The necessary steps that you need to take to eliminate the potential for credit card theft are pretty similar to that of check fraud. One of the first measures that you are going to need to take for defending your business against this threat is having a high definition camera installed by the cash register to make sure that the transactions are monitored at all times. Another important place to install a security camera is on the entryways into your business. Whenever you are dealing with the security in your retail storefront you are going to have one key advantage that the online businesses will not. You will actually have contact with the people who are doing it and be able to see them. Provided you have the proper security cameras in place, you will be able to stop them in their tracks and make sure they are apprehended.

Whenever you are dealing with the security of your retail business you need to make sure that you have more than just a couple cameras in place. You will also need to make sure you have a top of the line DVR and a complete security package. There are numerous resources available for you to learn what you can do to prevent credit card fraud from happening using a lot more than just your simple camera. Even though you may not be able to pinpoint when the crime is going to occur, you will have your eyes on the criminal at all times and make sure that your business is not a repeat target for offenders. Take the time to invest in your business by doing the necessary research to make sure that you are choosing the perfect security system for your business. You don’t want to become the victim because of a simple mistake that can be made by putting all of your faith into one camera. Even though having a security camera in place is an extremely effective deterrent, you need to make sure that your bases are covered in more ways than one.

How Difficult is Sweethearting?

Sweethearting has long been one of the most difficult to catch forms of theft for retail business owners. It is essentially the practice of having the employees and cashiers giving away merchandise to people they know for free. You may also find a lot of discounts appearing or ringing up orders incorrectly on purpose as a way to be able to give something to their friends and family for a far cheaper price than what it should be, if not free. There are numerous ways that this type of transaction can go down and it may be harder than you think to be able to pinpoint it all down to the wire. You may see that items are not scanned at all, or if they are the price is a lot less than what it should be. It may also involve the employees swindling small amounts of money and then proceeding to hide it with various fixes of accounting errors.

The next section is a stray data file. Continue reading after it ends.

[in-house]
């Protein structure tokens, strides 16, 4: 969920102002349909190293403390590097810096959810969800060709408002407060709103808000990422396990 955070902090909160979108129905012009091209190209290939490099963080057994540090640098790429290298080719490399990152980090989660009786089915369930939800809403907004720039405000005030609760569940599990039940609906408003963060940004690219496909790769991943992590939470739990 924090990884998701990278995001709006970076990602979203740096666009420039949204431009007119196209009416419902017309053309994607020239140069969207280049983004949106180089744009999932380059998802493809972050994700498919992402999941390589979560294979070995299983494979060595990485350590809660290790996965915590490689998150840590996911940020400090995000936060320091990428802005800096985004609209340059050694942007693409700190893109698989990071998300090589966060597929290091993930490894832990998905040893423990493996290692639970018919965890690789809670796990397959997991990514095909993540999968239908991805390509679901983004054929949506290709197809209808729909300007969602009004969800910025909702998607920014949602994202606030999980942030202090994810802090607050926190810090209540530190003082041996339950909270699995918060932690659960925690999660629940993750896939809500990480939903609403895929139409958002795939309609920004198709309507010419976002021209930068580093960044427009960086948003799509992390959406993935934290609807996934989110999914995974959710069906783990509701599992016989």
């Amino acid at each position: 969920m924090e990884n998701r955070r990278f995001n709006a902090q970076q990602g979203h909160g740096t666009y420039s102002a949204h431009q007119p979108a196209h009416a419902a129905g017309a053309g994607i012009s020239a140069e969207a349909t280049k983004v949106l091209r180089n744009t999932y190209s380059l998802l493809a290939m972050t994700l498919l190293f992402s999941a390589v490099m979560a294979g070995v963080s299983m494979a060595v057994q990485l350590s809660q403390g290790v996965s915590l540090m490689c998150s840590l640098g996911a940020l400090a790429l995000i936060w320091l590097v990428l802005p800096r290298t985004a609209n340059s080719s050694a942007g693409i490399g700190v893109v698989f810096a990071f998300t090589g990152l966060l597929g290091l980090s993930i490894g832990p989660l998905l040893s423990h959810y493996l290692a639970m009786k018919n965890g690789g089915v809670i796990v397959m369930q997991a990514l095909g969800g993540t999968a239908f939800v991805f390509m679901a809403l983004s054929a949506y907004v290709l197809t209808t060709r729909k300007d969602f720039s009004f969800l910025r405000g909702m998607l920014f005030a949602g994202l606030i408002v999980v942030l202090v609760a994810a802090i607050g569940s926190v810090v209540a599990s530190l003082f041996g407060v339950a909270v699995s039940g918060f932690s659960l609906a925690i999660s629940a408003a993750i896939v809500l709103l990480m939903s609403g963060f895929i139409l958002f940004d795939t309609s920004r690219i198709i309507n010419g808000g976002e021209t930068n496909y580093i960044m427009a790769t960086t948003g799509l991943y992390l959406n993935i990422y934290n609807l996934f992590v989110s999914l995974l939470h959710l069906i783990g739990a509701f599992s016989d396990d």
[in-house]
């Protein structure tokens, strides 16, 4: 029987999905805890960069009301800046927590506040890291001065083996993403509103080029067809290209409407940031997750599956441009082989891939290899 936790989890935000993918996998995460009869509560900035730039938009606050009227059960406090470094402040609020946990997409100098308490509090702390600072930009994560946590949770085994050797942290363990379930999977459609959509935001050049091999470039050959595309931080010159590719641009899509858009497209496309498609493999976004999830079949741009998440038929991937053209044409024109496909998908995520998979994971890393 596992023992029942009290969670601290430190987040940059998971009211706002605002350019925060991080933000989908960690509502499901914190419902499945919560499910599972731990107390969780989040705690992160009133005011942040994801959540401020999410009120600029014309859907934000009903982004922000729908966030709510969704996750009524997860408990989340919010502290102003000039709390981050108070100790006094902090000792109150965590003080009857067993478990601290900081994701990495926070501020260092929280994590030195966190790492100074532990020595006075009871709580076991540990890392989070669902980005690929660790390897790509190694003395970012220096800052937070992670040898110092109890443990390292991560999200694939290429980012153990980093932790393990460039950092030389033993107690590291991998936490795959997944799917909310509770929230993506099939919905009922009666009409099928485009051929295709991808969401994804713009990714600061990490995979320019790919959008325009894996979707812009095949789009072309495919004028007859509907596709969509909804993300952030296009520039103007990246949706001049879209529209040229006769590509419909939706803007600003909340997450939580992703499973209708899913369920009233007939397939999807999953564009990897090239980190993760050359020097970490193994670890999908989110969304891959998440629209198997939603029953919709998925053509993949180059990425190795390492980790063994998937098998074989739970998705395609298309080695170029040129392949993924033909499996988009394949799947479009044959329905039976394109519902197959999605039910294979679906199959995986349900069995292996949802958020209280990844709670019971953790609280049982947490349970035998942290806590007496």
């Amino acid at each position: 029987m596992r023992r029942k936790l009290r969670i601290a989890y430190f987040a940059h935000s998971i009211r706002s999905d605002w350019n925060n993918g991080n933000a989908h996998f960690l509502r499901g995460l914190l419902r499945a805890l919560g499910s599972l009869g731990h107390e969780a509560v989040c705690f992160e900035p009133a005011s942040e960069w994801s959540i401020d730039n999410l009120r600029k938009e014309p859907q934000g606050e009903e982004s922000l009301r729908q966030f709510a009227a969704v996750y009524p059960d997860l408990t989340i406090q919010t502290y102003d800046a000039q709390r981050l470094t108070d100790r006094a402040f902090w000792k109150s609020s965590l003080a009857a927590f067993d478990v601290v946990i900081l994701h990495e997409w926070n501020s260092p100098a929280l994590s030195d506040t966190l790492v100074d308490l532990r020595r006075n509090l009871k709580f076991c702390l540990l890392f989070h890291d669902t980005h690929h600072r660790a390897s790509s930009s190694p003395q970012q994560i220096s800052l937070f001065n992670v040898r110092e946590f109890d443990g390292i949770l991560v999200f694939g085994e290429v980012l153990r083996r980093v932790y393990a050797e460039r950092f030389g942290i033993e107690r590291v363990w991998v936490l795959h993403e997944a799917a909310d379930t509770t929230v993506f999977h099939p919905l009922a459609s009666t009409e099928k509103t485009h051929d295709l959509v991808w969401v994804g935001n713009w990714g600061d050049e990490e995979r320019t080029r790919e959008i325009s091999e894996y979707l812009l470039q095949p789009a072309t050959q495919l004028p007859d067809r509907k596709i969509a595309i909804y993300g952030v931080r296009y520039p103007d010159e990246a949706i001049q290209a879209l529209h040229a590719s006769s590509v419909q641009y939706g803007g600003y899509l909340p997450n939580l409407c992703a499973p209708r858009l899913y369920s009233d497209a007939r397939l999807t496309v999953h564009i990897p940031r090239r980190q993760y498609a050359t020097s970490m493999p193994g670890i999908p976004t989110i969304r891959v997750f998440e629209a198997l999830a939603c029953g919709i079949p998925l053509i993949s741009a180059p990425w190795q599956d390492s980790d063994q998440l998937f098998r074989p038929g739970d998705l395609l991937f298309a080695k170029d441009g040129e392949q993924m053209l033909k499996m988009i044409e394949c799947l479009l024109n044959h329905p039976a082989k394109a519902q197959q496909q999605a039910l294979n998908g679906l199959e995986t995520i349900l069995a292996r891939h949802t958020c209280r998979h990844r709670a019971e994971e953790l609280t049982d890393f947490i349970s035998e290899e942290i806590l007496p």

The following are a few different ways that you may see employees attempt to steal your money through various forms of sweethearting:

• Failure to scan merchandise in the first place or improperly scanning it.
• Going over your existing prices and giving a large discount on the more expensive items in your establishment.
• Providing refunds for an item that was never returned, as well as giving a refund for an item that is far more substantial than what the cost of the original item purchased was.
• Voiding a transaction without cause, yet the merchandise is still exiting the premises.
• Handling sales invoices improperly or not entering them at all.

All of the aforementioned items are going to be more difficult to catch and sometimes even the highest forms of security software are not going to be able to do the job perfectly all the time.

The only way that you are going to be able to get the evidence that you need to be able to prove that this is happening is through video recorded from your security cameras. Hence, the video camera that is pointing at the cash register will be your main point of focus once again. It is imperative that you do not let this slip through the cracks if you want to make sure that your business is protected. You will be able to have the peace of mind in knowing that every movement that your employees make will be caught on tape and recorded for later viewing. If you do happen to see something suspicious on the recording that concerns you with sweethearting, you will be able to go back through the tapes and review the footage for yourself to see what the evidence has in store for you.

When you are talking about this specific type of security, you are going to want to make sure that you have the best footage out there. This is one of the reasons why an HD camera is going to receive the top recommendations for making sure that your register is protected at all times. You can choose to buy your high definition camera and DVR at the same time to make sure that you receive the best pricing around and that you are not missing out on any vital components of your security system.

In short, there is more than one way for a potential thief to take advantage of your business and it is up to you to protect yourself. If you choose to sit back and do nothing about it, you are going to see your profit margin flying right out the window. This is going to affect how long you are going to be able to stay in business and think about all of the employees that you have who are loyal and reliable. What will happen to them? Security cameras have been proven to be on the most effective tools of the trade for protecting your business for years and they are not going to stop any time soon. You can make sure that you have the right tools and the right equipment to becoming a victim. When you have the proper security system in place you will be able to stop a thief dead in their tracks; however, if they do manage to get away, you will have the proper security footage to catch up with them later on and recover what you lost in the process.